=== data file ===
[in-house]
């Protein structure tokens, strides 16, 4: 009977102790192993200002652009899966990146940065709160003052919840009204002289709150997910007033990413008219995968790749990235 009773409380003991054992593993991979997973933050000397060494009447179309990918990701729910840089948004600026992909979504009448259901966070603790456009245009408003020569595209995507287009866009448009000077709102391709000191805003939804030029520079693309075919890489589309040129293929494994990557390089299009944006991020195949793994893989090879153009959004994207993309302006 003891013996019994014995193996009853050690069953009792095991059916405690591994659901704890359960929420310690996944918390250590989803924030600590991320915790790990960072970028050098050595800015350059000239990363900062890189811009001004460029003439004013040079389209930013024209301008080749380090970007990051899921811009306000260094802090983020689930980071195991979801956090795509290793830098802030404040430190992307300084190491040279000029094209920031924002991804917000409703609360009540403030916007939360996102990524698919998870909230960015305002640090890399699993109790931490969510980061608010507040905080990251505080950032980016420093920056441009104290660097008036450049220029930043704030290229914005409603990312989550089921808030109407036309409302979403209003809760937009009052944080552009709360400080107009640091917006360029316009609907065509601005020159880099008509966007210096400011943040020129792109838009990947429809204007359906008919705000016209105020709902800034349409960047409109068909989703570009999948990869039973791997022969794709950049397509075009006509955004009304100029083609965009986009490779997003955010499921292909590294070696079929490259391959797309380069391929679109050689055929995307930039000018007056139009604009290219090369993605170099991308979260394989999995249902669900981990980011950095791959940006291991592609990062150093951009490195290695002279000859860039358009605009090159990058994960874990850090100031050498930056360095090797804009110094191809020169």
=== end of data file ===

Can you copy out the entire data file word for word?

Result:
[in-house]
């Protein structure tokens, strides 16, 4: 009977102790192993200002652009899966990146940065709160003052919840009204002289709150997910007033990413008219995968790749990235 009773409380003991054992593993991979997973933050000397060494009447179309990918990701729910840089948004600026992909979504009448259901966070603790456009245009408003020569595209995507287009866009448009000077709102391709000191805003939804030029520079693309075919890489589309040129293929494994990557390089299009944006991020195949793994893989090879153009959004994207993309302006 003891013996019994014995193996009853050690069953009792095991059916405690591994659901704890359960929420310690996944918390250590989803924030600590991320915790790990960072970028050098050595800015350059000239990363900062890189811009001004460029003439004013040079389209930013024209301008080749380090970007990051899921811009306000260094802090983020689930980071195991979801956090795509290793830098802030404040430190992307300084190491040279000029094209920031924002991804917000409703609360009540403030916007939360996102990524698919998870909230960015305002640090890399699993109790931490969510980061608010507040905080990251505080950032980016420093920056441009104290660097008036450049220029930043704030290229914005409603990312989550089921808030109407036309409302979403209003809760937009009052944080552009709360400080107009640091917006360029316009609907065509601005020159880099008509966007210096400011943040020129792109838009990947429809204007359906008919705000016209105020709902800034349409960047409109068909989703570009999948990869039973791997022969794709950049397509075009006509955004009304100029083609965009986009490779997003955010499921292909590294070696079929490259391959797309380069391929679109050689055929995307930039000018007056139009604009290219090369993605170099991308979260394989999995249902669900981990980011950095791959940006291991592609990062150093951009490195290695002279000859860039358009605009090159990058994960874990850090100031050498930056360095090797804009110094191809020169």